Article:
If you live near a library or bookstore with seating, take a trip there for a fun day alone. You can pick up a book, snuggle up, and travel to a different world in your mind. This is the perfect weekend plan if you are a little low on money, but you still want to have some quality alone time.

12. Take a Long, Hot Bath

If you have the time, set aside an hour for a long, hot bath. Indulge yourself; light some candles, put on a relaxing album and soak your troubles away.

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13. Explore Your Local Museum

You may be put off visiting your local museum due to bad school trips and annoying tour guides, but you may have a totally different opinion after you have visited alone. Museums are filled with interesting and fascinating objects. And you can take your time to appreciate the things you really enjoy – without a tour guide telling you to move on.

14. Listen to Music

Listening to music when you’re alone is a real mood booster; you can put on your favorite album and sing along as loudly as you want – if you feel like it, you can even do some dancing too!

15. Relive Your Childhood

A great way to spend a day alone is to relive your childhood. Buy some of the food you loved as a child and put on your favorite children’s film for a day of cosy reminiscing.

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Amy Johnson

Amy is a writer who blogs about relationships and lifestyle advice.

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Last Updated on March 13, 2019

How to Get out of a Rut: 12 Useful Ways to Get Unstuck

How to Get out of a Rut: 12 Useful Ways to Get Unstuck

Have you gotten into a rut before? Or are you in a rut right now?

You know you’re in a rut when you run out of ideas and inspiration. I personally see a rut as a productivity vacuum. It might very well be a reason why you aren’t getting results. Even as you spend more time on your work, you can’t seem to get anything constructive done. While I’m normally productive, I get into occasional ruts (especially when I’ve been working back-to-back without rest). During those times, I can spend an entire day in front of the computer and get nothing done. It can be quite frustrating.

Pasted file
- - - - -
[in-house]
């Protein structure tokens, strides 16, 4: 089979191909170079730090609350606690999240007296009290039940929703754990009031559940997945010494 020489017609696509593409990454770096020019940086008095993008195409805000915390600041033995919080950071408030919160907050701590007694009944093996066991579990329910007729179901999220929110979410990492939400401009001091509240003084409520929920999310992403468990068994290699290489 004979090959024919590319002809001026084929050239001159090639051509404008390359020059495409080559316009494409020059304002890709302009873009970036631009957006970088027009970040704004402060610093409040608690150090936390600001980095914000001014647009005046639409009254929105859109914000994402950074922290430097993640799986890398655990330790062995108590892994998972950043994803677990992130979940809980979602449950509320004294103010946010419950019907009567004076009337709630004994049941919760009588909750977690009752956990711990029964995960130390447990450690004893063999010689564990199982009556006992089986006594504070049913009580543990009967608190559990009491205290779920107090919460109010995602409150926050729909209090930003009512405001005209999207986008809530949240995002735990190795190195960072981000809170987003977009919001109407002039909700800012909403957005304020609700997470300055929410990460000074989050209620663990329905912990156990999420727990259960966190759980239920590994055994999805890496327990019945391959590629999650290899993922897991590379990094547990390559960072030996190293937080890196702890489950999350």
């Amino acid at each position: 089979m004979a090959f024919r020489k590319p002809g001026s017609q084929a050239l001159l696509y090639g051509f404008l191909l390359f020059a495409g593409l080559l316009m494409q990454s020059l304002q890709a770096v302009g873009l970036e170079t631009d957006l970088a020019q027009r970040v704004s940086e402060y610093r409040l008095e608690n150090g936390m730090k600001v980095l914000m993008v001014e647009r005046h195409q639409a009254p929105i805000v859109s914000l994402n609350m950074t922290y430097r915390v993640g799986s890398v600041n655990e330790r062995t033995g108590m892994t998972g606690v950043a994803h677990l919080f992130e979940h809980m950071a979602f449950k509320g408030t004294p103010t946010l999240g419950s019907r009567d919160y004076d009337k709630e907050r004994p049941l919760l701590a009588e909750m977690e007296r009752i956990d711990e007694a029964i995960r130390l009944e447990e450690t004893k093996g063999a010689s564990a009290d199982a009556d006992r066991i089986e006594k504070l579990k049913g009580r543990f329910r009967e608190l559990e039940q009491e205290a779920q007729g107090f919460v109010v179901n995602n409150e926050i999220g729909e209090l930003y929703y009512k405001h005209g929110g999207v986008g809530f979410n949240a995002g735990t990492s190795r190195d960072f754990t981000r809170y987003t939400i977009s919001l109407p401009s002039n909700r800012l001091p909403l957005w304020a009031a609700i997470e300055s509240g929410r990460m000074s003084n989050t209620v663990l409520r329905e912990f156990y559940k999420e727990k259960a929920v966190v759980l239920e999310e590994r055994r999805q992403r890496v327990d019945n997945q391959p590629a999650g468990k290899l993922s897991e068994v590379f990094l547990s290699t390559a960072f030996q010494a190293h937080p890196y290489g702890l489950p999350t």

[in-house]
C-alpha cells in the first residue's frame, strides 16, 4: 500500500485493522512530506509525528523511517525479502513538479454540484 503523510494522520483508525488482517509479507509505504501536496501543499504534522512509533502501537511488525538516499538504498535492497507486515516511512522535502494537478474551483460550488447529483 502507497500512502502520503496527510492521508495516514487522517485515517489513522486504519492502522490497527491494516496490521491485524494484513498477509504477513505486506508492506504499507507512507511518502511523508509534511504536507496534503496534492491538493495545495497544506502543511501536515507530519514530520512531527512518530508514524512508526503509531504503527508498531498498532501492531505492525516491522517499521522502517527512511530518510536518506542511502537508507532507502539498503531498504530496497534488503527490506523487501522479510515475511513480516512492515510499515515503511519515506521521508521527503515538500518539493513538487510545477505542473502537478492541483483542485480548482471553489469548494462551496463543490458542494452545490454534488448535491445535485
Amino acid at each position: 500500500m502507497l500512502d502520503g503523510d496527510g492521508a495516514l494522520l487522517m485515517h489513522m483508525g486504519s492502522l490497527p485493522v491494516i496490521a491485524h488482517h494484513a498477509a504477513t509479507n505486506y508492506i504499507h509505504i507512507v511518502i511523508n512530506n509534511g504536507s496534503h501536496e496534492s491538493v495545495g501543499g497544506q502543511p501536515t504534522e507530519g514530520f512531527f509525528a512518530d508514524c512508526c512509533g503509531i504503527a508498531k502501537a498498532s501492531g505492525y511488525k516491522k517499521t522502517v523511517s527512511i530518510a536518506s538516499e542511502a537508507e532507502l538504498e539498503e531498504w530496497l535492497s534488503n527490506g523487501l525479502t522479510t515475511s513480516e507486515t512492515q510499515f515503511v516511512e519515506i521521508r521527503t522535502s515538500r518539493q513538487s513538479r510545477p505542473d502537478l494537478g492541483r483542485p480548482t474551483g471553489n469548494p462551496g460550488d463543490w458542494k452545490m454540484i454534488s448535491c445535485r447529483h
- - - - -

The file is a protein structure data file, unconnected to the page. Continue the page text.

Over time, I have tried and found several methods that are helpful to pull me out of a rut. If you experience ruts too, whether as a working professional, a writer, a blogger, a student or other work, you will find these useful. Here are 12 of my personal tips to get out of ruts:

1. Work on the small tasks.

When you are in a rut, tackle it by starting small. Clear away your smaller tasks which have been piling up. Reply to your emails, organize your documents, declutter your work space, and reply to private messages.

Whenever I finish doing that, I generate a positive momentum which I bring forward to my work.

2. Take a break from your work desk.

Get yourself away from your desk and go take a walk. Go to the washroom, walk around the office, go out and get a snack.

Your mind is too bogged down and needs some airing. Sometimes I get new ideas right after I walk away from my computer.

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3. Upgrade yourself

Take the down time to upgrade yourself. Go to a seminar. Read up on new materials (#7). Pick up a new language. Or any of the 42 ways here to improve yourself.

The modern computer uses different typefaces because Steve Jobs dropped in on a calligraphy class back in college. How’s that for inspiration?

4. Talk to a friend.

Talk to someone and get your mind off work for a while.